Citizens blocked construction of the development because they felt the project did not take into consideration sustainable urban planning. Among the concerns were that it would establish a barrier between neighborhoods and create unlit and dangerous areas at its borders. The public did not have access to the details of the PPP, raising red flags about where the money was going to be invested, says Hernandez. “There has been a significant lack of transparency in the planning of that project and this has fueled discontent in the community,” Hernández says. A limited number of proposals were accepted for the project, making it a relatively secretive tendering process, and the render dedicated more than 12,000m2 of the 110,896m2 project to commercial developments. Although the project included an elevated park, it was not enough to convince the people to vote in favor of its construction.


Parks and green spaces “can be a symbol of a neighborhood’s vitality and character, or an emblem of its disorganization and poverty of spirit,” says the Project for Public Spaces, a nonprofit dedicated to sustaining public spaces. Mexico City has many beautiful neighborhoods but there are also many that have been largely overlooked. The World Health Organization recommends urban areas should incorporate at least 9m2 of green areas per inhabitant in a city and research also suggest that these green areas should be no more than a 15-minute walking distance from homes to promote healthy urbanization. Mexico City provides its inhabitants with only 5.3m2 of green space per habitant, according to a study from the Institute of Ecology of UNAM.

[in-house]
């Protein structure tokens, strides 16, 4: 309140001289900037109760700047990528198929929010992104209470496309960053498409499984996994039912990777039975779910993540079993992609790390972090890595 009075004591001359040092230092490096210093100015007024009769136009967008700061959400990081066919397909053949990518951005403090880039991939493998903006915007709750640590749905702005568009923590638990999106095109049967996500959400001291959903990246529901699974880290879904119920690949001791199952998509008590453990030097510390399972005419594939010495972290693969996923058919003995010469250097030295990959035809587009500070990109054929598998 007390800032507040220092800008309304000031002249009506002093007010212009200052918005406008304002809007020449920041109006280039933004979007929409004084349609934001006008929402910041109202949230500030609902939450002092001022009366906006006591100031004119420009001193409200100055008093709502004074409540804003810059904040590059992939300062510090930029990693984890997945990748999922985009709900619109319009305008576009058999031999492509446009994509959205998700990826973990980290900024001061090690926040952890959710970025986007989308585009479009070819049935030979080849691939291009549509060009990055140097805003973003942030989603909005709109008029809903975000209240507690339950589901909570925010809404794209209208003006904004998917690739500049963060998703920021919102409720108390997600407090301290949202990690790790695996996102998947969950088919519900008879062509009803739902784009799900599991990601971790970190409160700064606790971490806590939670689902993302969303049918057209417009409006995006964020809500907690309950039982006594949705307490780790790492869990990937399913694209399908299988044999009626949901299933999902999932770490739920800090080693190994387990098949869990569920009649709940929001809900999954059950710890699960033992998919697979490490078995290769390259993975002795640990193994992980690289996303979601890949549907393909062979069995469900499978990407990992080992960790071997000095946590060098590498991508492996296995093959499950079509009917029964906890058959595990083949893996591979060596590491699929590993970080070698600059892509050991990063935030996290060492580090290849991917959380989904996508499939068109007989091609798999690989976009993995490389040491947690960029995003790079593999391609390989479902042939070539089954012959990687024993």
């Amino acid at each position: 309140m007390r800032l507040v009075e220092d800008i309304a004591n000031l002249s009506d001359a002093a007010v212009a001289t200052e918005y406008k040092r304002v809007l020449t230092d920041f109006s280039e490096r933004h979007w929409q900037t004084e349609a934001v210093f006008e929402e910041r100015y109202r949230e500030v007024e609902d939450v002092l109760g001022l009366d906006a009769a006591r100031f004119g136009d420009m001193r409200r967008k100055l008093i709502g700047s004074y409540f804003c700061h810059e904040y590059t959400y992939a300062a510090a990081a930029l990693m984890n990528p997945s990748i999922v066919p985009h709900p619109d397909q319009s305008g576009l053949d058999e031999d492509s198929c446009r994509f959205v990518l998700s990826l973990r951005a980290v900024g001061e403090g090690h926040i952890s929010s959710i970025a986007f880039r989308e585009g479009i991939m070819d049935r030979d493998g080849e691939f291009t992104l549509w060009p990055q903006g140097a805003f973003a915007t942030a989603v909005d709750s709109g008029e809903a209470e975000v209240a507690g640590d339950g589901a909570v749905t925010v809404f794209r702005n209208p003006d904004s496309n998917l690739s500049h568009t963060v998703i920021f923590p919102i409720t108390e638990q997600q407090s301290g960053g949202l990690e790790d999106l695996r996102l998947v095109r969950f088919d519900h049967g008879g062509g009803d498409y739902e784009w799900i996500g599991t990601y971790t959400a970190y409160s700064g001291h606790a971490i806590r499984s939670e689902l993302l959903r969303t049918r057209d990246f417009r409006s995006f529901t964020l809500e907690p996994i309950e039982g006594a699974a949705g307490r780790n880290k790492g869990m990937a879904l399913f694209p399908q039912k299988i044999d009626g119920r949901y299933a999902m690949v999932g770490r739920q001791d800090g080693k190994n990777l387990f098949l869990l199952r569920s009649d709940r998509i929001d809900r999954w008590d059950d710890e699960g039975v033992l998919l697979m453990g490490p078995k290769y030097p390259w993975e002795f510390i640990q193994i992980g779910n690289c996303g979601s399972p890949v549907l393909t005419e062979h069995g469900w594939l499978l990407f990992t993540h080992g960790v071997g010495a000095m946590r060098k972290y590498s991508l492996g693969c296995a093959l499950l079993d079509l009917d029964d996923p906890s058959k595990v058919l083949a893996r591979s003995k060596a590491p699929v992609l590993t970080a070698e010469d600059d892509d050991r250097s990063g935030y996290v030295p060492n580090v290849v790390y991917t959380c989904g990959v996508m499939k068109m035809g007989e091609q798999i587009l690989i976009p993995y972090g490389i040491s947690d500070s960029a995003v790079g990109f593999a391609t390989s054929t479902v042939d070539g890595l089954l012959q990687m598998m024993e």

The latest study on green areas in Mexico City was carried out in 2009. The Future of Green and Wooded Areas of Mexico City, by the Environmental Attorney and Land Management (PAOT), considered public and private green areas, including rooftops and medians. It concluded the total area of forestry in either parks or at roadsides was 78.1km2, representing 12.8 percent of the total urban area. The total area of spaces with grass and bushes was 34.8 km2, or only 5.7 percent of urban area. In total, 112.89 km2, an equivalent of 18.5 percent of the city’s 1,495km2, were recorded as green areas. Mexico City’s most expensive neighborhoods include Polanco, Condesa, Chapultepec and Roma. These are the city’s design, innovation and economic hubs and also have the most wellkept and attractive green spaces. Average rents run about MX$16,000-38,000 (US$842-2,000) per month for a 180m2 apartment, above the average price of MX$15,831, (US$833) according to rental agency Inmuebles24.

ARTZ, Grupo Sordo Madaleno, Mexico City